The Power of the Shoe Makers: Why Nike and Adidas May Shape the NBA

By Paul Grossinger
"You should have signed with Nike….if you're not with me you're against me."

The words come from the disgraced Nike designer of LeBron James' shoe line, a virulent, disgusting attack on NBA star Derrick Rose after he suffered a career-altering ACL tear.

Why: because Rose signed with Adidas.

So, in the wake of the reigning NBA MVP's injury, Rose's harshest, angriest critic came from a spurned shoe designer. What might this tell us about the importance of the largest shoe-line designers and how powerful they have become in the NBA?

Officially, there is not much to tell: Nike and Adidas are large shoe-making companies that sign star NBA players to large, multi-year contracts to sponsor shoe lines. Unofficially, the show powers now sign the biggest monetary contracts in the sport and hold more sway over the sport's biggest stars' decisions than anyone but their families.

Dig even deeper and the real boundaries of the shoe makers' influence are so shrouded in rumor that it is impossible to know what to believe. Conspiracy theories abound.

Why are Derrick Rose and Dwight Howard not teammates on the Chicago Bulls? Chicago had the best mix of young talent, draft picks, and cash to land Howard in a trade without sacrificing the rest of their team. The Bulls have the NBA's best roster and basketball's largest market for a single team. But Howard, mysteriously, had no interest in coming to Chicago and it did not even make a final list of teams that included Dallas and New Jersey.

The conspiratorial explanation: Howard refused to play with Rose because both stars are Adidas clients. It would be bad business to have the company's two biggest stars in the same market.

Miami Heat small forward LeBron James
Miami Heat small forward LeBron James (6) is pressured by New York Knicks small forward Carmelo Anthony (7) during the second half of game one in the Eastern Conference quarterfinals of the 2012 NBA Playoffs at the American Airlines Arena. Photo Courtesy By: Steve Mitchell-US PRESSWIRE.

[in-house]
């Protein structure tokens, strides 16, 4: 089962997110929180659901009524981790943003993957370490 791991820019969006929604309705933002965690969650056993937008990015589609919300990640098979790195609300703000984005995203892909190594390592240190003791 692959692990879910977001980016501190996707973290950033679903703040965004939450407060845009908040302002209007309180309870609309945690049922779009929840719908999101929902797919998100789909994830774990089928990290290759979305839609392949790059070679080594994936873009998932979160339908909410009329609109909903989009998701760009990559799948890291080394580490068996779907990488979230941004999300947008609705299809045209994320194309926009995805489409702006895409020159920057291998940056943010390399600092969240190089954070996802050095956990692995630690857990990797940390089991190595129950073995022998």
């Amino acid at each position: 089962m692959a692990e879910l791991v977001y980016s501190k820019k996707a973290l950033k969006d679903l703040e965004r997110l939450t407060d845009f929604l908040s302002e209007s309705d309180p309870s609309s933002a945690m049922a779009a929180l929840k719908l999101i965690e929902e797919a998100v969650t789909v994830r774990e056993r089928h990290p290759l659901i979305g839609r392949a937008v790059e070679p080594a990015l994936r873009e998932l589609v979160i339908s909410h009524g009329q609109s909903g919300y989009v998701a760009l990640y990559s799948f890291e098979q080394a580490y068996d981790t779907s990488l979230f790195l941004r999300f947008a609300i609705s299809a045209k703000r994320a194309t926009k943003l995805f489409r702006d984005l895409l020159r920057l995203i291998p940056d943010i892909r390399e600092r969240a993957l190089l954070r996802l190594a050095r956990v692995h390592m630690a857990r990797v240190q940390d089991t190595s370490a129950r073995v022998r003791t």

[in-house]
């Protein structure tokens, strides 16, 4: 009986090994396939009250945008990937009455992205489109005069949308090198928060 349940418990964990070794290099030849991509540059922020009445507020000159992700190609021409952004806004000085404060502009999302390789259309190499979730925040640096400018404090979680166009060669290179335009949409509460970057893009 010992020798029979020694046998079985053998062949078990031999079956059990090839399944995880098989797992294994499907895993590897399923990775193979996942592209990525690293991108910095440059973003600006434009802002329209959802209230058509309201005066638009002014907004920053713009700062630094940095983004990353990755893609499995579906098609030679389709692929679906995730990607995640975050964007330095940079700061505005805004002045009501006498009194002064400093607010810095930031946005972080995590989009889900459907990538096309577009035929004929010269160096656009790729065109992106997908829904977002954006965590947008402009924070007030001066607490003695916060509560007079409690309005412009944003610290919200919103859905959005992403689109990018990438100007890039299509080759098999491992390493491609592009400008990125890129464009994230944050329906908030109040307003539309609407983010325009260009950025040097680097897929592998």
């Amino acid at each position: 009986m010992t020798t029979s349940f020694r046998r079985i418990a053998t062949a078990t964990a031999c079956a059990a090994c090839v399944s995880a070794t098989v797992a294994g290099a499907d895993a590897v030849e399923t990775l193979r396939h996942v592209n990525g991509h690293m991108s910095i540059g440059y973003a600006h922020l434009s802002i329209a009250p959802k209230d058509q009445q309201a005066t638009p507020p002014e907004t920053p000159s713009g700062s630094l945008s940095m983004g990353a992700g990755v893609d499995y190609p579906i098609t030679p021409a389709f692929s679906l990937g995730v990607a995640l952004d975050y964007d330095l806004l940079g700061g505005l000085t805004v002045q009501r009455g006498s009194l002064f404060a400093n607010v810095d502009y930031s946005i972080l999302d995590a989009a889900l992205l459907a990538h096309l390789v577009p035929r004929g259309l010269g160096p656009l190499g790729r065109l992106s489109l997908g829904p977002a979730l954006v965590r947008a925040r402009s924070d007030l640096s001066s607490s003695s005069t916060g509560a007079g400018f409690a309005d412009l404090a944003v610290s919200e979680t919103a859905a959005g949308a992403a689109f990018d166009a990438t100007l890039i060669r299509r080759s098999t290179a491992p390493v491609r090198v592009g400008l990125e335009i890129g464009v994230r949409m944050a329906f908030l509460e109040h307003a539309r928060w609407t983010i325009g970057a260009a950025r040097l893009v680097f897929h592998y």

Is it true? There is no hard proof but what legitimate explanation is there for Chicago not even being on the list of possibilities? This is not the time to blame the city's notorious weather.

And, at the center of the deepest rumors, lies the NBA's most secretive character: the mysterious Worldwide Wes.

As far back as 2007, NBA insiders called Worldwide Wes the most powerful man in the NBA. He is now formally an agent but his true role is far more shrouded in mystery. He is an advisor and confidant to many top players, someone who earned their trust from their rookie days with a mixture of access and favors. No one seems to know exactly what he does or where he finds the favors to give out.

The one thing everyone important knows: Worldwide Wes comes from the shoe industry.

He worked in the big brand shoe-making business decades ago, leaving formal employment in it to take on his ambiguous advisory role in the 1990s. But Worldwide Wes never lost his contacts and his mixture of access, favors, and ties to top players seems closely tied to the every growing power of his former industry.

Did Worldwide Wes, who has long been a close confidant of LeBron James, secretly help steer him to Miami in the summer of 2010? If he did, was it at the behest of his contacts in the shoe business, many of whom wanted to create an ultra-marketable super team?

Officially, none of this is provable. It's all rumor, spoken more often in whispers than in public. Worldwide Wes is simply a sports agent, Dwight Howard hates Chicago weather, and Nike has a designer who went rogue on Twitter.

But, unofficially, doesn't it make you wonder: does the shoe industry's influence dominate NBA basketball?

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